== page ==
Beyond Diamonds: The Symbolism Of Other Gems | Diamond Reserve

How Did Gemstones Get Their Meaning?

Gemstones are valuable pieces of minerals, usually mined from deep within the Earth’s crust. The reverence humans have for these precious stones is almost as captivating as the gems themselves. The meanings attributed to these stones have developed over centuries and are influenced by a combination of cultural, historical, mystical, and spiritual beliefs. They have inspired myths and curses, and have even been used as medicine, but why is it that certain stones and crystals have been so coveted and highly prized throughout history?

Treasures of the Earth: A Brief History of Gemstone Jewelry 

Most gemstones are minerals that come from underground, others are organic materials like pearls and amber. There are around 200 different natural gemstones; diamonds, sapphires, emeralds and rubies are particularly rare and beautiful, and are considered precious stones, all others are called semi-precious stones, which doesn’t mean they’re not valuable. With the exception of organic gems like pearls which are formed constantly, the age of gemstones ranges from millions to billions of years old. 

The first jewelry was made from found objects and natural materials like animal teeth, bone, shells, carved stone and wood, likely designed as functional items, to fasten clothing for example. These items were later adapted to become religious or spiritual symbols or what we’ve come to think of as “jewelry” today. In a cave in the western Morocco desert, archaeologists discovered the world’s oldest jewelry, a set of shell beads dated from 142,000 and 150,000 years ago. Similar ornaments have been found in the Middle East and Africa, dating back between 35,000 and 135,000 years. While we can only speculate their meaning, they’re clearly symbolic objects used in a way that others could see them.

The oldest known gemstone jewelry dating back to 15,000 years ago was made and discovered in the Cueva de los Aviones cave in southeast Spain. Shell finds had small holes in them that were once studded with red gems called hematite. The gems used in the Stone Age were those easy to find and work such as amber, turquoise, coral, lapis lazuli and malachite. Based on archaeological evidence and recorded history, here are some known first uses of gems by different civilisations.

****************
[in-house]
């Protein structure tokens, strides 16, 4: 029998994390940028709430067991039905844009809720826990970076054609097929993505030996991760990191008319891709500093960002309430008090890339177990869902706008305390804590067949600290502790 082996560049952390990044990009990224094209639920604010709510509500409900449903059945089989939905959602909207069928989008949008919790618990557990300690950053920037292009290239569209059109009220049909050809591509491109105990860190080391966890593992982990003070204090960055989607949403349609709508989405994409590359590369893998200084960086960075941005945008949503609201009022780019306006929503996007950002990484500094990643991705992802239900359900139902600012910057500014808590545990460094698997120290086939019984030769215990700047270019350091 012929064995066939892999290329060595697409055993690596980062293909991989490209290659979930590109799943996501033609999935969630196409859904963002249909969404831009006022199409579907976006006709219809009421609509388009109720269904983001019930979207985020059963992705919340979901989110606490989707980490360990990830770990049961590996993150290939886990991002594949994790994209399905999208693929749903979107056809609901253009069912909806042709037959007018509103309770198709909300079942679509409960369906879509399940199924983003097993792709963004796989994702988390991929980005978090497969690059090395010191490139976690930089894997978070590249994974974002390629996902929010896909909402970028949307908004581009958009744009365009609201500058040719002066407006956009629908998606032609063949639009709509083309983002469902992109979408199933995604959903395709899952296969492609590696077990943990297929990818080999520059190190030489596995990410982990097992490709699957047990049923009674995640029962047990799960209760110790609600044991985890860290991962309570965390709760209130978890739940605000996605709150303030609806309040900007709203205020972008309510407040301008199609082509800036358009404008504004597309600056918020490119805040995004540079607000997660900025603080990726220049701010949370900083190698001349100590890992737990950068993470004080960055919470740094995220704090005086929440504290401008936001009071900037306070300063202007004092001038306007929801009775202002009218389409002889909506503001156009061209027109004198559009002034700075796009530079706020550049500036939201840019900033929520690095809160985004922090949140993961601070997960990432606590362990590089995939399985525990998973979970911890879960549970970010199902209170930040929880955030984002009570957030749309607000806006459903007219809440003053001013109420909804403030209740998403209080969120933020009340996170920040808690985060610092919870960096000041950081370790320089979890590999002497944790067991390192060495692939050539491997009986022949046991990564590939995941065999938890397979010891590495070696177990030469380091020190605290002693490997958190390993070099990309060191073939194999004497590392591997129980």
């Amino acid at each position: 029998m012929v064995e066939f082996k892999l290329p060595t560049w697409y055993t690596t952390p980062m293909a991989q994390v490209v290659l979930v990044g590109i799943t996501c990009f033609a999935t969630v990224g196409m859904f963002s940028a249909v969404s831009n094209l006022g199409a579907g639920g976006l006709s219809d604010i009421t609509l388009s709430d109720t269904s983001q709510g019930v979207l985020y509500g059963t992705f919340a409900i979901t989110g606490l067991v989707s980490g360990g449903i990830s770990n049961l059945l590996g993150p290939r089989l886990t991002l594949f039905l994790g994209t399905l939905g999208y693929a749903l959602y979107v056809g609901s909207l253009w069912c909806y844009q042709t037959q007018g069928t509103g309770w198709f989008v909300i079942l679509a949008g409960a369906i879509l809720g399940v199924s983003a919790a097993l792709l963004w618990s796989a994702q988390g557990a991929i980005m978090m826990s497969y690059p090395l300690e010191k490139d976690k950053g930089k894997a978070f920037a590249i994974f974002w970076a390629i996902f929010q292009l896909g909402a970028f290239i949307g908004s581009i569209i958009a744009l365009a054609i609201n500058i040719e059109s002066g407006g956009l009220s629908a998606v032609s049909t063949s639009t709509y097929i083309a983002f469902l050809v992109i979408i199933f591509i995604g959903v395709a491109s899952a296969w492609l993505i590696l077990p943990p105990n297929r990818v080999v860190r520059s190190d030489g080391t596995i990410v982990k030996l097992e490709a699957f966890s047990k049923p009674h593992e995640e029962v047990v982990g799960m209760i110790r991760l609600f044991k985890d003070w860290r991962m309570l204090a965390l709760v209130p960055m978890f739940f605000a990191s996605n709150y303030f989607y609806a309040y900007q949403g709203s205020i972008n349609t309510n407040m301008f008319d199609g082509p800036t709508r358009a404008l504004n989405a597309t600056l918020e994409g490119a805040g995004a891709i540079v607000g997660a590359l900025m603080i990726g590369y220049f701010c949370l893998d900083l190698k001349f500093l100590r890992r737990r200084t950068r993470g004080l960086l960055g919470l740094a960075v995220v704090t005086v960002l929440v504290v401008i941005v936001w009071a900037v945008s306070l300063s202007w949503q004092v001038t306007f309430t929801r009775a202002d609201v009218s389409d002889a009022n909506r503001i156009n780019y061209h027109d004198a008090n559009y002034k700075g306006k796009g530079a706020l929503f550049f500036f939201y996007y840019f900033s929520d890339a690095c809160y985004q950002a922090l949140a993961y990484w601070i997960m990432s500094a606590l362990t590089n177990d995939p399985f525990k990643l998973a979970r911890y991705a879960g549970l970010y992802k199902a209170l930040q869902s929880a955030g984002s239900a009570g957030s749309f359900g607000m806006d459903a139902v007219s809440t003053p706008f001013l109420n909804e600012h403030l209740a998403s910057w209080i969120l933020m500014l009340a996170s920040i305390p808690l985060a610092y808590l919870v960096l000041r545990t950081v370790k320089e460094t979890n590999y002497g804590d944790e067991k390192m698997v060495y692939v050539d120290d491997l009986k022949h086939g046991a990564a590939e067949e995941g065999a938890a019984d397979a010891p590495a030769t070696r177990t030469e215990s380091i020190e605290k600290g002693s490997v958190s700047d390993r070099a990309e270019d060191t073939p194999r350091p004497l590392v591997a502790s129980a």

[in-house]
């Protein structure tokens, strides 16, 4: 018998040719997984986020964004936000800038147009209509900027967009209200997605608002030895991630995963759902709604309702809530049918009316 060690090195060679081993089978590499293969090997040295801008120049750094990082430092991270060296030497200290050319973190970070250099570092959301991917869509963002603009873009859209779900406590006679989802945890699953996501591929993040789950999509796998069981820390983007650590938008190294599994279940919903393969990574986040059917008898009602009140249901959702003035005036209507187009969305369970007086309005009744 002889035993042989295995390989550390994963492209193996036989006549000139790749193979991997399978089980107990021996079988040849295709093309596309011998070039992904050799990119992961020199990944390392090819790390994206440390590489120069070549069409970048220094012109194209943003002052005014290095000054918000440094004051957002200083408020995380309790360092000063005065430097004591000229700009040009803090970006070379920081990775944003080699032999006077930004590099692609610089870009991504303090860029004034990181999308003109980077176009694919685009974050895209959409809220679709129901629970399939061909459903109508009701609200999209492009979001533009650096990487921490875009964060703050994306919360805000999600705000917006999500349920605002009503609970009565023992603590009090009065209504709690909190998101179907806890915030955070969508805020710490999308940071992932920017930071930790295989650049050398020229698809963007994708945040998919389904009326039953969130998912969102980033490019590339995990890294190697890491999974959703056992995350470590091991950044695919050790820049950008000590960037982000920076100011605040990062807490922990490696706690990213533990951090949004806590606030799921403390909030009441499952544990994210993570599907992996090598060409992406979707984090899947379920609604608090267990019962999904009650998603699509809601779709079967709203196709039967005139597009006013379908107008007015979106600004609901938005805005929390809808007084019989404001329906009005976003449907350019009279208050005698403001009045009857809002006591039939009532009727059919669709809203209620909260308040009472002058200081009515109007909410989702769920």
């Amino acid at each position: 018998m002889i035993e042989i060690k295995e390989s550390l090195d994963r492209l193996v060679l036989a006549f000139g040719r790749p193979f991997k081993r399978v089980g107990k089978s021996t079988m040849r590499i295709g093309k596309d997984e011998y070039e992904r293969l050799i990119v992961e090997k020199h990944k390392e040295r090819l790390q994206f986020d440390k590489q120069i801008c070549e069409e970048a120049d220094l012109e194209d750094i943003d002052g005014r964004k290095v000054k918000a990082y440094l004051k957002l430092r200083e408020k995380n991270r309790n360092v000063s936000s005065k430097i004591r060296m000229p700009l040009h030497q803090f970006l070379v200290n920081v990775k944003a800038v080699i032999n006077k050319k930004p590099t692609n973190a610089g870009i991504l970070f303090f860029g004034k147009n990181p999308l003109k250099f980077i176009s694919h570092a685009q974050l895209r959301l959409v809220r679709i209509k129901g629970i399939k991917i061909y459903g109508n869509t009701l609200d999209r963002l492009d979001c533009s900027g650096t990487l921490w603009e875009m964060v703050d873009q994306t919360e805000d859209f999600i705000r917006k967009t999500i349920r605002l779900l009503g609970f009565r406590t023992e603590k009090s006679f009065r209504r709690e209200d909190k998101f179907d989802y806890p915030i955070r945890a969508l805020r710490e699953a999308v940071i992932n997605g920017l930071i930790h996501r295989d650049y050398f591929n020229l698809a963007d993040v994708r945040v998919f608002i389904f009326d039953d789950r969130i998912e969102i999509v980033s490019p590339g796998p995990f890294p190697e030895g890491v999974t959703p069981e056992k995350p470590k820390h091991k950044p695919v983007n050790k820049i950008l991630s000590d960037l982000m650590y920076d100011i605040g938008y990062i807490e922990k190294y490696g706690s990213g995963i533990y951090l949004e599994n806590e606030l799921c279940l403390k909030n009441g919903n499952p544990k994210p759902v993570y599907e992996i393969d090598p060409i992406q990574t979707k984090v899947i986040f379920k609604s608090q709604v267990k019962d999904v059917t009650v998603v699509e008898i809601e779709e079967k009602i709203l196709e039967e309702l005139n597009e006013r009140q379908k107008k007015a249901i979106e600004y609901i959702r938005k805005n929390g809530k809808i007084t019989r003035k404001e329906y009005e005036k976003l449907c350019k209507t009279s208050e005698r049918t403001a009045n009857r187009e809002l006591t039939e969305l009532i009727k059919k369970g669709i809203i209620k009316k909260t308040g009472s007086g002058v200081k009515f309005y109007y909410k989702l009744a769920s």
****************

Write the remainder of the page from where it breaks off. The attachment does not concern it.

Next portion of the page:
• Hindy Kush (modern Afghanistan) – archeological evidence suggests the oldest gemstone mined by man is lapis lazuli. It was used by people dwelling in the Hindu Kush region during the Neolithic period.
  • Egypt – based on archeological evidence, Egyptians were making gemstone jewelry using lapis lazuli and amethyst around 4000 BC.
  • China – jade is the earliest gemstone mentioned in Chinese historical texts around 3600 BC.
  • India – is where the first people began to mine and use diamonds around 300 BC.
  • Ancient Greece and Rome – history dates the use of sapphires, garnets and pearls as amulets in Greece and the Roman Empire between 1600 BC and 500 BC.

The earliest traces of jewelry, simple stone amulets and seals which carried spiritual meanings, stars, and floral designs, can be traced to the civilizations in the Mediterranean around 3,000 to 400 BC. When The Royal Tombs in ancient Sumner, dating back to 3000 BC, was discovered, they found mummies encrusted with every imaginable type of jewelry, headdresses, necklaces, earrings, rings, crowns, and pins. While we’ll never know why, as mankind progressed, jewelry was used as a symbol of wealth and status, as well as to protect against harm, ward off evil, and heal ailments.